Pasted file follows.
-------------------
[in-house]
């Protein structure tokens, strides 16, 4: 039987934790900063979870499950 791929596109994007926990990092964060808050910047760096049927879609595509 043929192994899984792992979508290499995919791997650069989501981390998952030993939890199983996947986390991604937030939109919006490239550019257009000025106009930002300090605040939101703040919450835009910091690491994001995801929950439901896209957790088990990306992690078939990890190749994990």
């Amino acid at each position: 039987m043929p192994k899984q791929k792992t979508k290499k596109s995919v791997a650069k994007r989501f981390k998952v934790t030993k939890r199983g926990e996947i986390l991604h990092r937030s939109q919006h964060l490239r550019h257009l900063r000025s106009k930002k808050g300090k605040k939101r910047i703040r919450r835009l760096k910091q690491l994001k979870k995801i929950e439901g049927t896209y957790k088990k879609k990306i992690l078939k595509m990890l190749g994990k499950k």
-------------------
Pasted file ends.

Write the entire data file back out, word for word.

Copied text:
[in-house]
């Protein structure tokens, strides 16, 4: 039987934790900063979870499950 791929596109994007926990990092964060808050910047760096049927879609595509 043929192994899984792992979508290499995919791997650069989501981390998952030993939890199983996947986390991604937030939109919006490239550019257009000025106009930002300090605040939101703040919450835009910091690491994001995801929950439901896209957790088990990306992690078939990890190749994990």
């Amino acid at each position: 039987m043929p192994k899984q791929k792992t979508k290499k596109s995919v791997a650069k994007r989501f981390k998952v934790t030993k939890r199983g926990e996947i986390l991604h990092r937030s939109q919006h964060l490239r550019h257009l900063r000025s106009k930002k808050g300090k605040k939101r910047i703040r919450r835009l760096k910091q690491l994001k979870k995801i929950e439901g049927t896209y957790k088990k879609k990306i992690l078939k595509m990890l190749g994990k499950k």